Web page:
• A recent survey reveals most people gained about 10 pounds during the spring quarantine. 
  • When headed to the gym, the president of the American Council of Exercise recommends avoiding enclosed rooms, like a cycling studio, where germs more easily spread. 
  • Choose a gym that has safety measures in place, including temperature checks, one-way traffic flow, sanitizer stations, increased equipment cleaning, and changes that allow for social distancing. 
  • Face coverings should be worn whenever there's a chance for in-person contact but may make it difficult to reach the exercise intensity you once could.  

Video Transcript

[MUSIC PLAYING] JOHN WHYTE: Hi, everyone. You're watching Coronavirus in Context. I'm Dr. John Whyte, chief medical officer at WebMD.

You know, we did a survey a few weeks ago at WebMD where we asked people if they were gaining weight during the pandemic. And not surprisingly, most people are, typically about nine or 10 pounds. And now that we have reopening, when is it safe to go back to the gym? What type of exercise should we be doing?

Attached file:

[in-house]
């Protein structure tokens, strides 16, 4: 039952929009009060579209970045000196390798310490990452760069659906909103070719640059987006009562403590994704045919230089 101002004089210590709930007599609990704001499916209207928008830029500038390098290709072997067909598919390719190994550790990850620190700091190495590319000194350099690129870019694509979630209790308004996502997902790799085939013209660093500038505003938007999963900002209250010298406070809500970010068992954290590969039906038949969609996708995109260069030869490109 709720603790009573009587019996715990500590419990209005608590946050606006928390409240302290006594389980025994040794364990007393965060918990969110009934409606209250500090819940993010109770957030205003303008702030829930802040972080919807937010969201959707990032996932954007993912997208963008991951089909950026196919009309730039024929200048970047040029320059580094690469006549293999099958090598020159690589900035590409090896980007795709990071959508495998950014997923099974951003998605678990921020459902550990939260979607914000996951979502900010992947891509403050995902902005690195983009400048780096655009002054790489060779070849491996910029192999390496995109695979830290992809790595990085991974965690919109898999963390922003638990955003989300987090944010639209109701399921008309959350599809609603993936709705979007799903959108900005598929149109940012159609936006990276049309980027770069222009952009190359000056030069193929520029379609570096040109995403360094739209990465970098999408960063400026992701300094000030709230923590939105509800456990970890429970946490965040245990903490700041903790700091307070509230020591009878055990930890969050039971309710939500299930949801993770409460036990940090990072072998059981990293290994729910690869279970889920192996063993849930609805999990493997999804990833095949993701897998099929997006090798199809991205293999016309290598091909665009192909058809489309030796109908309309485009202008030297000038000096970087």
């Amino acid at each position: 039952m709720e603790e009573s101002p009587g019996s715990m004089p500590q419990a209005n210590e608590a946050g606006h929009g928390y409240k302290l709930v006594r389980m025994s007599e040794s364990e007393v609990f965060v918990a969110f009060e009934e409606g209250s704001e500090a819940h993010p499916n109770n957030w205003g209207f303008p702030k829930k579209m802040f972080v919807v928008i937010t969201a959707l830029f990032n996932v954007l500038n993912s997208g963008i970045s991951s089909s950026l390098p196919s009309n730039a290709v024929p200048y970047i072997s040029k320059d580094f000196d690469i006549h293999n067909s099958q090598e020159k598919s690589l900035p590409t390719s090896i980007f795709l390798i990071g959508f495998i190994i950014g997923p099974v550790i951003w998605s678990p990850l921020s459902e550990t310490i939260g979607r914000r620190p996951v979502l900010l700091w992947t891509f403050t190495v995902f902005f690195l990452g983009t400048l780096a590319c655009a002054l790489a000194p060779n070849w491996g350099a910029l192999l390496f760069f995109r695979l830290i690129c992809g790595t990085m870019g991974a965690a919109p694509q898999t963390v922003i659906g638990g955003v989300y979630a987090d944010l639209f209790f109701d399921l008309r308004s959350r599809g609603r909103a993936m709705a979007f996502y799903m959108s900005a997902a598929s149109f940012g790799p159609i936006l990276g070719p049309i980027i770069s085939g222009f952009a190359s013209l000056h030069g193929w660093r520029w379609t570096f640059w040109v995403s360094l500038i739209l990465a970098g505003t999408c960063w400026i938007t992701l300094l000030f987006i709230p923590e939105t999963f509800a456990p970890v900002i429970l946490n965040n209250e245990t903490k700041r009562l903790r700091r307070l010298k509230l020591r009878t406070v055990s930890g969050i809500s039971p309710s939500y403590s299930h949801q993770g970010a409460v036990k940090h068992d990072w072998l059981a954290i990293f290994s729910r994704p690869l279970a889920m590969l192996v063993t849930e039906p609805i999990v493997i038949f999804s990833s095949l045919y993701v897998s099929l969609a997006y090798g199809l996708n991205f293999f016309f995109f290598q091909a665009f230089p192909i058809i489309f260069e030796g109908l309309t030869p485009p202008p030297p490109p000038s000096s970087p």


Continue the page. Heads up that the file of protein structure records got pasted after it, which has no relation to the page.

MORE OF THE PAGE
So to answer some of the questions that I know are on your mind, I've asked Dr. Cedric Bryant to join me. He is the president and chief science officer of the American Council on Exercise. Dr. Bryant, thanks for joining me.

CEDRIC BRYANT: Thanks for having me, John.

JOHN WHYTE: Now, I have to start off with, what-- what are all those trophies that you have behind you?

CEDRIC BRYANT: Well, one of my passions is, uh, youth sports coaching. And so, uh, those are some of the trophies, uh, over the years.

JOHN WHYTE: Well, as we talk about sports and we talk about activities, you know, folks want to know, what's safe and what's not. Can you give us a sense of what activities, um, that you would kind of rank that, you know, might have less risk than others?

CEDRIC BRYANT: As it relates to-- to coronavirus and the pandemic, um, uh, wor-- working out or exercising at home, whether that's, um, using home gym equipment that you have or using, um, online workouts and resources, would be the safest.